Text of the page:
Another example of something new creeping in, while adhering to an old rule is the telephone. Most Amish communities have traditionally eschewed telephones in their homes. Than along came the cell phone, which was a lot easier to hide and many Amish do. I wonder if cell phones would be more or less seductive to the Amish if home phones had been allowed? To me, the cell phone is much more individualistic and isolates people from one another more than a regular old home phone. Whether or not a technology is apt to bring people together or isolate them from one another is often a consideration for elders in Amish church districts.

So, in New Wilmington, Pennsylvania, it seems the elders lost control of whether or not their members sign on with the big oil companies. I wonder if they wish they’d been more lenient about working in restaurants or allowing more modern equipment for farming, or any number of other things. Or perhaps they don’t see the connection.

What do you think? Was signing on with the oil companies a mistake for the Amish in this community? Or a blessing? 

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6 thoughts on “Fracking in New Wilmington, Pennsylvania”

  1. Blessing or mistake? I suppose it all depends on how you look at it. Big companies nearly always get their way because money & power are extremely difficult for the “little guys” to deal with. They are also corrupting, so I think the Amish (most of them, anyway) will rue the day they signed on. I can’t think of ANYTHING about the fracking process that will sit well with the Amish, except the money – and it, too, they may well decide is not worth it. They are quite simply being tempted, as we all are, by the lure of what they can do with “easy” money. I have to wonder, also, if their level of education doesn’t go against them in terms of dealing with the vast amount of new technologies today and the speed with which they develop and change. Time will tell, but I wish them well and have my doubts…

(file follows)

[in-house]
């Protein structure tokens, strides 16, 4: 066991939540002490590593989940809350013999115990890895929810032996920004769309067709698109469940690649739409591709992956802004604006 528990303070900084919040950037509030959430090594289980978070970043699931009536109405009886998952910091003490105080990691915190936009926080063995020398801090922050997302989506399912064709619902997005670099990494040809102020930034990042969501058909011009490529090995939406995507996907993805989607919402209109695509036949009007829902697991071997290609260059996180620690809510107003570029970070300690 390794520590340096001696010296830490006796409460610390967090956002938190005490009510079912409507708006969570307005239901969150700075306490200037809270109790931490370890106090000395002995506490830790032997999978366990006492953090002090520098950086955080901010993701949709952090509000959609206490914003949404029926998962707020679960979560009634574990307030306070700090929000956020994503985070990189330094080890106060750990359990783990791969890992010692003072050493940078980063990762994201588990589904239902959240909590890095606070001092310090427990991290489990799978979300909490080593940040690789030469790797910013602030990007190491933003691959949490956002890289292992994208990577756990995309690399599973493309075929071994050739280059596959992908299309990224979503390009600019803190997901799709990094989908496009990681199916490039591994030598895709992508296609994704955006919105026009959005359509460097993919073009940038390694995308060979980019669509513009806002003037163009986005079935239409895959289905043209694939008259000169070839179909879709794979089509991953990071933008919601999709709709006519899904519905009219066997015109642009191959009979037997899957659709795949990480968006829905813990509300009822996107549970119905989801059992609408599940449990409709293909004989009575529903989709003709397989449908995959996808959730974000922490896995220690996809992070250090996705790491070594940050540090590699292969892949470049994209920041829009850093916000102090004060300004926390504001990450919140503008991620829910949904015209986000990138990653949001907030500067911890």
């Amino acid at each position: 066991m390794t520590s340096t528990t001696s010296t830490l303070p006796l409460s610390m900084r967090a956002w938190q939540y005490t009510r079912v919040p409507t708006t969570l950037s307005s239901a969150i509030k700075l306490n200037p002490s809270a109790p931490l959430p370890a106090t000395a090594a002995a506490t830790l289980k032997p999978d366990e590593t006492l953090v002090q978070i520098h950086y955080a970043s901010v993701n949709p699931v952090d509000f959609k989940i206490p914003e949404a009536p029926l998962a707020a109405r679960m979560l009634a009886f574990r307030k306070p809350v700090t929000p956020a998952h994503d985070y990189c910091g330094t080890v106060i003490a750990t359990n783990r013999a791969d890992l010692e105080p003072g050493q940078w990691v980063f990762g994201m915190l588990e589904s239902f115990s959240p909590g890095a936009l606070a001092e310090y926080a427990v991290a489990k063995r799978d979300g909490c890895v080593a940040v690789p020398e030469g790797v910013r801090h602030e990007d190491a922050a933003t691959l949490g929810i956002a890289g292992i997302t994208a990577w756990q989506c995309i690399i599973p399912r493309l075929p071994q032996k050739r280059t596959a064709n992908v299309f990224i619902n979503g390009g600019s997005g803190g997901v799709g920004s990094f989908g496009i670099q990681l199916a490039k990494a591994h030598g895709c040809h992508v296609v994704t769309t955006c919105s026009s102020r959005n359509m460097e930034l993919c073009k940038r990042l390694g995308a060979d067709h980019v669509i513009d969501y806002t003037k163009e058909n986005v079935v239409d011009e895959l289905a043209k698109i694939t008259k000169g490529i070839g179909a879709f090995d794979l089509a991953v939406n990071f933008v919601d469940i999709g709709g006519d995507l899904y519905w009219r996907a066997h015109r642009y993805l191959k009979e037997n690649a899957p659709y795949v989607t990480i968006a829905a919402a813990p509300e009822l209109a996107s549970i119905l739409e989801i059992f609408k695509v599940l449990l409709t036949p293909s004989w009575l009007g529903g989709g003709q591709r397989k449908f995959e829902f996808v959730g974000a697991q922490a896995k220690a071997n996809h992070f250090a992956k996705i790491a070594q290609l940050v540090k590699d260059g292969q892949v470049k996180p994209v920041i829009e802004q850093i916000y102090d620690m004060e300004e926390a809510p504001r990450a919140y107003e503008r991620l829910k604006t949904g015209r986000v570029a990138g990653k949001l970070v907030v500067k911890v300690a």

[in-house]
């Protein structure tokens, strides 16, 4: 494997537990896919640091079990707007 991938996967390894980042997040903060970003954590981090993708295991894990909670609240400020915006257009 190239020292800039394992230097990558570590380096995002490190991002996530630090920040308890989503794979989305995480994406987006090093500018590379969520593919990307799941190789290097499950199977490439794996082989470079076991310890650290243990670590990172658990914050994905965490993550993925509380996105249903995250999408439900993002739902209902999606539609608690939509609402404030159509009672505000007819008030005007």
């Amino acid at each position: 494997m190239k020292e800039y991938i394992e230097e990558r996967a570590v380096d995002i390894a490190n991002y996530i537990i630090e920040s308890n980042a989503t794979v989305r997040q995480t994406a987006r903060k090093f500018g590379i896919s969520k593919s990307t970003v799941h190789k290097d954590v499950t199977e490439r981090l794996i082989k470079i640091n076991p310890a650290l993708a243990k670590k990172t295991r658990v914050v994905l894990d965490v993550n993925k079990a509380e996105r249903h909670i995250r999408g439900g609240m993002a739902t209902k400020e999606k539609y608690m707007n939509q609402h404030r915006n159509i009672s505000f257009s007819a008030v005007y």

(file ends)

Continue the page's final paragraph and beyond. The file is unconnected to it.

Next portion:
2. Fracking is a mistake! The amount of water necessary to frack and the lack of a plan on the disposal of the water makes fracking a short term economic gain with long term negative consequences. Natural gas prices are at all time lows. The gas and oil should stay in the ground until we can figure out how to drill for it properly. Saturday I was in Angelica NY which is in the Marcellus Shale region and Amish friends I visited said that they would like to see the area left alone. Many are afraid that land prices will become too high that their children will not to able to afford a farm. Please go to